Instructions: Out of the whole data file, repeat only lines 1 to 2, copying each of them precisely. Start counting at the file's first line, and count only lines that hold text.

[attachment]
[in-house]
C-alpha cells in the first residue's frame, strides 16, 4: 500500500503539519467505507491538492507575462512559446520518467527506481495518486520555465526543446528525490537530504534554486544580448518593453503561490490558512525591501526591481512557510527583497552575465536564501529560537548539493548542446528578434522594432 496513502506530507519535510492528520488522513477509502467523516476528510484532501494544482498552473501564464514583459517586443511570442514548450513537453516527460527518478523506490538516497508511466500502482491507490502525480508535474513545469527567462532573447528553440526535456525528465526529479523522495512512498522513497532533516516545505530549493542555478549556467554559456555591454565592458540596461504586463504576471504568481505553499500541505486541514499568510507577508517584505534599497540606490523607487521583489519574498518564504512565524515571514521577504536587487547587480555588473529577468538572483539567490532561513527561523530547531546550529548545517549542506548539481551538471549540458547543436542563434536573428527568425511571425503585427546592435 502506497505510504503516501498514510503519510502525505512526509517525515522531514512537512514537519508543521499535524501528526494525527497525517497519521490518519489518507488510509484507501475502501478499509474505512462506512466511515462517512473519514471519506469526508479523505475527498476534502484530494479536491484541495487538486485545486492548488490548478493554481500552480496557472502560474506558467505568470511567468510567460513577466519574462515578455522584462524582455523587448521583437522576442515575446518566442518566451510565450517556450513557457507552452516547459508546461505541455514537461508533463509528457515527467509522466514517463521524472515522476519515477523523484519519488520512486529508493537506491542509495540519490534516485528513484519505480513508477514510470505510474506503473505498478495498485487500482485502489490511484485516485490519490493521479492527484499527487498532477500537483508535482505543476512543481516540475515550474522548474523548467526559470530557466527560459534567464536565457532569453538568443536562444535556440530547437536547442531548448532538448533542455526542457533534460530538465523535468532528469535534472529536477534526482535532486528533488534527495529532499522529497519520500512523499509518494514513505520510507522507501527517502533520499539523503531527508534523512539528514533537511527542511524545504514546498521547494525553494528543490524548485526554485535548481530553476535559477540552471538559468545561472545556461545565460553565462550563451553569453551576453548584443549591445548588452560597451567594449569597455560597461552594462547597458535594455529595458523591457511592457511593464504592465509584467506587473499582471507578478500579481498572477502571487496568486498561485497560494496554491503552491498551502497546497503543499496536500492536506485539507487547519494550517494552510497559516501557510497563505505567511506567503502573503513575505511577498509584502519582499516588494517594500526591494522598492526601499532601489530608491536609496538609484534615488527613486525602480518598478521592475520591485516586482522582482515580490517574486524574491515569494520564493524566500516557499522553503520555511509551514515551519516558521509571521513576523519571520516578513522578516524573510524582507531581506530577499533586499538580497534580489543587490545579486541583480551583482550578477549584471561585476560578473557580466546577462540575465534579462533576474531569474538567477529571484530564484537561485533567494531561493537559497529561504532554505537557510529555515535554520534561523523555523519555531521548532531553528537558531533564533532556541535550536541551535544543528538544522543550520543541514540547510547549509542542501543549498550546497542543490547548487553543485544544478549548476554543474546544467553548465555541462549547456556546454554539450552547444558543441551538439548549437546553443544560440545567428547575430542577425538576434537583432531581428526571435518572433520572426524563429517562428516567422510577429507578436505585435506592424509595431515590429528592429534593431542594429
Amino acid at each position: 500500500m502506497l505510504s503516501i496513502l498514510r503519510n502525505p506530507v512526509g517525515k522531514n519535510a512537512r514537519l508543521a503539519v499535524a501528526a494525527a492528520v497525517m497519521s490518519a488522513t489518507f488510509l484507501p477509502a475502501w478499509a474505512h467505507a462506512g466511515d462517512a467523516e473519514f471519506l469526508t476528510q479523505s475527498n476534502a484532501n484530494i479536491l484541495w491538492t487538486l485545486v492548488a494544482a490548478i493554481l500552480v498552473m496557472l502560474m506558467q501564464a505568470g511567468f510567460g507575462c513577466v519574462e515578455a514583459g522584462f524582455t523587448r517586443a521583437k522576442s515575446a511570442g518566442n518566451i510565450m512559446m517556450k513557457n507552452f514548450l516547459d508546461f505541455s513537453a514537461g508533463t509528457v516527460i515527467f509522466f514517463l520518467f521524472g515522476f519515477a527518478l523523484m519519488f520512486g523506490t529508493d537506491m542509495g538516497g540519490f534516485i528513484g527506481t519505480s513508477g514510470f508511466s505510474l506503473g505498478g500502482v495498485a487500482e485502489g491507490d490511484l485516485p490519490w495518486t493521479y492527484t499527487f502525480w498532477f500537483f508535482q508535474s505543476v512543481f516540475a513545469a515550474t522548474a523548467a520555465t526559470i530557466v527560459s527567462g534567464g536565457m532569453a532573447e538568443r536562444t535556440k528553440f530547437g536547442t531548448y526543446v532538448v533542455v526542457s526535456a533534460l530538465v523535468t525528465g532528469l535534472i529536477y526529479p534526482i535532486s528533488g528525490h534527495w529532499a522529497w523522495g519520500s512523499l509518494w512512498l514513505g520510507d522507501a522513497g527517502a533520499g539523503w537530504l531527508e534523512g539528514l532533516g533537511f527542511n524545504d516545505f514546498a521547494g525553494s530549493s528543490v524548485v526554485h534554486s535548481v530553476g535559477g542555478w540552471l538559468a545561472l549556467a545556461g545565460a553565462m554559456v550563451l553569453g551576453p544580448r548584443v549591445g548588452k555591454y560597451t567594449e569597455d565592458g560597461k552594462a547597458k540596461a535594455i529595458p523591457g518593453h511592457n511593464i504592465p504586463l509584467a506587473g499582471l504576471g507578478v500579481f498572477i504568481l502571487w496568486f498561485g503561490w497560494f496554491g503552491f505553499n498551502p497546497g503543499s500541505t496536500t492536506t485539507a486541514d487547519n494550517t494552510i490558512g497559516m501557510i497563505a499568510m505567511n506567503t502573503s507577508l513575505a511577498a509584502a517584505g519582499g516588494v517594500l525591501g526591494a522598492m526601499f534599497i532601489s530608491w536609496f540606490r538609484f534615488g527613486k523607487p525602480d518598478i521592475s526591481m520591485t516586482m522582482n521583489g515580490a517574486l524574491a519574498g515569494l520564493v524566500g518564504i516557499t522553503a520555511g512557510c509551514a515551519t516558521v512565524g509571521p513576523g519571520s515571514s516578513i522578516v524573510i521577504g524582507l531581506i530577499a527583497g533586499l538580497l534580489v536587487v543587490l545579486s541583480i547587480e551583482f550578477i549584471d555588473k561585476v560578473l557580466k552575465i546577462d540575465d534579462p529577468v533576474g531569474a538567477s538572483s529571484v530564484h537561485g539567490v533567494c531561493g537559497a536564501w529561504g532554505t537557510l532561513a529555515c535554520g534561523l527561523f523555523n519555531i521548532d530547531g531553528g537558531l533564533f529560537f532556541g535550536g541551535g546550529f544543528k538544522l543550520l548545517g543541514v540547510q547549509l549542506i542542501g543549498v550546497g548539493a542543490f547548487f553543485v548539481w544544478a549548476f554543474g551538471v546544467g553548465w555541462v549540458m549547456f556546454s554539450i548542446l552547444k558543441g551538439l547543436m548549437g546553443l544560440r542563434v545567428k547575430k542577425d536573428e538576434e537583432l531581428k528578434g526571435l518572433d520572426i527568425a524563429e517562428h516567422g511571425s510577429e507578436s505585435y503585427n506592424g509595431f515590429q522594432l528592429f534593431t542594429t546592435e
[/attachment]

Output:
[in-house]
C-alpha cells in the first residue's frame, strides 16, 4: 500500500503539519467505507491538492507575462512559446520518467527506481495518486520555465526543446528525490537530504534554486544580448518593453503561490490558512525591501526591481512557510527583497552575465536564501529560537548539493548542446528578434522594432 496513502506530507519535510492528520488522513477509502467523516476528510484532501494544482498552473501564464514583459517586443511570442514548450513537453516527460527518478523506490538516497508511466500502482491507490502525480508535474513545469527567462532573447528553440526535456525528465526529479523522495512512498522513497532533516516545505530549493542555478549556467554559456555591454565592458540596461504586463504576471504568481505553499500541505486541514499568510507577508517584505534599497540606490523607487521583489519574498518564504512565524515571514521577504536587487547587480555588473529577468538572483539567490532561513527561523530547531546550529548545517549542506548539481551538471549540458547543436542563434536573428527568425511571425503585427546592435 502506497505510504503516501498514510503519510502525505512526509517525515522531514512537512514537519508543521499535524501528526494525527497525517497519521490518519489518507488510509484507501475502501478499509474505512462506512466511515462517512473519514471519506469526508479523505475527498476534502484530494479536491484541495487538486485545486492548488490548478493554481500552480496557472502560474506558467505568470511567468510567460513577466519574462515578455522584462524582455523587448521583437522576442515575446518566442518566451510565450517556450513557457507552452516547459508546461505541455514537461508533463509528457515527467509522466514517463521524472515522476519515477523523484519519488520512486529508493537506491542509495540519490534516485528513484519505480513508477514510470505510474506503473505498478495498485487500482485502489490511484485516485490519490493521479492527484499527487498532477500537483508535482505543476512543481516540475515550474522548474523548467526559470530557466527560459534567464536565457532569453538568443536562444535556440530547437536547442531548448532538448533542455526542457533534460530538465523535468532528469535534472529536477534526482535532486528533488534527495529532499522529497519520500512523499509518494514513505520510507522507501527517502533520499539523503531527508534523512539528514533537511527542511524545504514546498521547494525553494528543490524548485526554485535548481530553476535559477540552471538559468545561472545556461545565460553565462550563451553569453551576453548584443549591445548588452560597451567594449569597455560597461552594462547597458535594455529595458523591457511592457511593464504592465509584467506587473499582471507578478500579481498572477502571487496568486498561485497560494496554491503552491498551502497546497503543499496536500492536506485539507487547519494550517494552510497559516501557510497563505505567511506567503502573503513575505511577498509584502519582499516588494517594500526591494522598492526601499532601489530608491536609496538609484534615488527613486525602480518598478521592475520591485516586482522582482515580490517574486524574491515569494520564493524566500516557499522553503520555511509551514515551519516558521509571521513576523519571520516578513522578516524573510524582507531581506530577499533586499538580497534580489543587490545579486541583480551583482550578477549584471561585476560578473557580466546577462540575465534579462533576474531569474538567477529571484530564484537561485533567494531561493537559497529561504532554505537557510529555515535554520534561523523555523519555531521548532531553528537558531533564533532556541535550536541551535544543528538544522543550520543541514540547510547549509542542501543549498550546497542543490547548487553543485544544478549548476554543474546544467553548465555541462549547456556546454554539450552547444558543441551538439548549437546553443544560440545567428547575430542577425538576434537583432531581428526571435518572433520572426524563429517562428516567422510577429507578436505585435506592424509595431515590429528592429534593431542594429